To that end, the managers of the application infrastructure teams and data center teams spent years nurturing relationships, building trust, and encouraging collaboration between the security, network, application, database, and systems groups.  

Trainings in healthy conflict management were scheduled and well-attended. Informal technical trainings across teams shared knowledge and built mutual respect. Postmortems were done in a blameless fashion. Relationships were improved and honored. Strategy and disaster recovery “meetings” were held at local breweries. All-day offsite workshops were designed and delivered to further increase collaboration, innovation and engagement (see feature photo of the ITS Enterprise Operations group in 2015).  

By 2015, the level of trust had reached an all-time high. Incidents were rare. When they did happen, engineers immediately provided expertise and support to resolve the issues together. An ethic of operations excellence was promoted within the teams, which also contributed to the reduction in fire-fighting.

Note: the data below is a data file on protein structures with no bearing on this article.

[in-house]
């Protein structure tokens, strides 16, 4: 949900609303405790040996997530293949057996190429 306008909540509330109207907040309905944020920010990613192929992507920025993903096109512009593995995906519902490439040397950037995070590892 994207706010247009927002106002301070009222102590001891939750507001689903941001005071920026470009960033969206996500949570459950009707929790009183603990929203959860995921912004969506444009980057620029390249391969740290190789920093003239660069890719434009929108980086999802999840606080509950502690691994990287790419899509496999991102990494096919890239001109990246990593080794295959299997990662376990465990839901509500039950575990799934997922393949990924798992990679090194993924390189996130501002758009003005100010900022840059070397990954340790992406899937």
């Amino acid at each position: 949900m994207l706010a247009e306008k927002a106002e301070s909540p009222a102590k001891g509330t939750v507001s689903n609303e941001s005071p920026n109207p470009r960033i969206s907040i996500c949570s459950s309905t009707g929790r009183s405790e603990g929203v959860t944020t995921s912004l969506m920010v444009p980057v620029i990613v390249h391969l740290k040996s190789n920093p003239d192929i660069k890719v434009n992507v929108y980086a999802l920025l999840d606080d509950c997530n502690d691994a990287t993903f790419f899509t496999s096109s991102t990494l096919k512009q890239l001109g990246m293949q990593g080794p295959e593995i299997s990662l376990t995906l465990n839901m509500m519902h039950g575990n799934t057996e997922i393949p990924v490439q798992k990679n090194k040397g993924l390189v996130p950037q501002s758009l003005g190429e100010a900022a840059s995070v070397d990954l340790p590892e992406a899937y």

Hardware refresh strategy 

It was also time to start looking at replacing the Oracle servers that provided compute services for the campus’ most critical enterprise IT services. The servers were reaching end of life and vendor support quality was declining. We needed to explore options, even though any new environment would be quite a leap, technically and organizationally. 

A team of senior engineers, architects, and managers determined that realistic options were migration to:  

  1. The on-premise virtual infrastructure,  
  1. A vendor-managed infrastructure from Ellucian, Oracle and/or Dell, and  
  1. Infrastructure as a Service vendors: Amazon Web Services, Google Cloud, and/or Azure.